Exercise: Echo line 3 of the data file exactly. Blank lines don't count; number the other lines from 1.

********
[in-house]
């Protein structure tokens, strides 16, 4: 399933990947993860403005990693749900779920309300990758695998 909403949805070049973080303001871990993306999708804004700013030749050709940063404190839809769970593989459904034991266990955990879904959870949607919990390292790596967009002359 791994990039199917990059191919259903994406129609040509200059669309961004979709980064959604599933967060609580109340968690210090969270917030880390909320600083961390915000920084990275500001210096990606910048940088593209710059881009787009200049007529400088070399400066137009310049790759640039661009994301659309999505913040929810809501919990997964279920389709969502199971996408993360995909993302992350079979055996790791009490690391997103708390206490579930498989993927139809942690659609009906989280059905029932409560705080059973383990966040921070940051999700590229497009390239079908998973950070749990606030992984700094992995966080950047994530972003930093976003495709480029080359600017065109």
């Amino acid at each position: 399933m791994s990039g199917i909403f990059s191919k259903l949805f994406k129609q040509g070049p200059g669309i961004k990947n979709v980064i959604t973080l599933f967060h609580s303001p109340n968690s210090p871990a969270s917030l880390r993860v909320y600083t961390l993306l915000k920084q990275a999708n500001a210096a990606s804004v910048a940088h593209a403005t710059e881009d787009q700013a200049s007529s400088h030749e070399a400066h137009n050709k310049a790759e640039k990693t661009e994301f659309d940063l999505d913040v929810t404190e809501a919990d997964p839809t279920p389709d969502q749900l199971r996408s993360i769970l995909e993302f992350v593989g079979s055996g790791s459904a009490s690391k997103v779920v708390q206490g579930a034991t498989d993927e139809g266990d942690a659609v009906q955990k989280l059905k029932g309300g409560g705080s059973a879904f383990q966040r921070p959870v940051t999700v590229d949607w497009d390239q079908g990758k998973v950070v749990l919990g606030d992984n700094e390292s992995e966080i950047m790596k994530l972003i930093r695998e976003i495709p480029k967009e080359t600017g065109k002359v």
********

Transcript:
């Amino acid at each position: 399933m791994s990039g199917i909403f990059s191919k259903l949805f994406k129609q040509g070049p200059g669309i961004k990947n979709v980064i959604t973080l599933f967060h609580s303001p109340n968690s210090p871990a969270s917030l880390r993860v909320y600083t961390l993306l915000k920084q990275a999708n500001a210096a990606s804004v910048a940088h593209a403005t710059e881009d787009q700013a200049s007529s400088h030749e070399a400066h137009n050709k310049a790759e640039k990693t661009e994301f659309d940063l999505d913040v929810t404190e809501a919990d997964p839809t279920p389709d969502q749900l199971r996408s993360i769970l995909e993302f992350v593989g079979s055996g790791s459904a009490s690391k997103v779920v708390q206490g579930a034991t498989d993927e139809g266990d942690a659609v009906q955990k989280l059905k029932g309300g409560g705080s059973a879904f383990q966040r921070p959870v940051t999700v590229d949607w497009d390239q079908g990758k998973v950070v749990l919990g606030d992984n700094e390292s992995e966080i950047m790596k994530l972003i930093r695998e976003i495709p480029k967009e080359t600017g065109k002359v």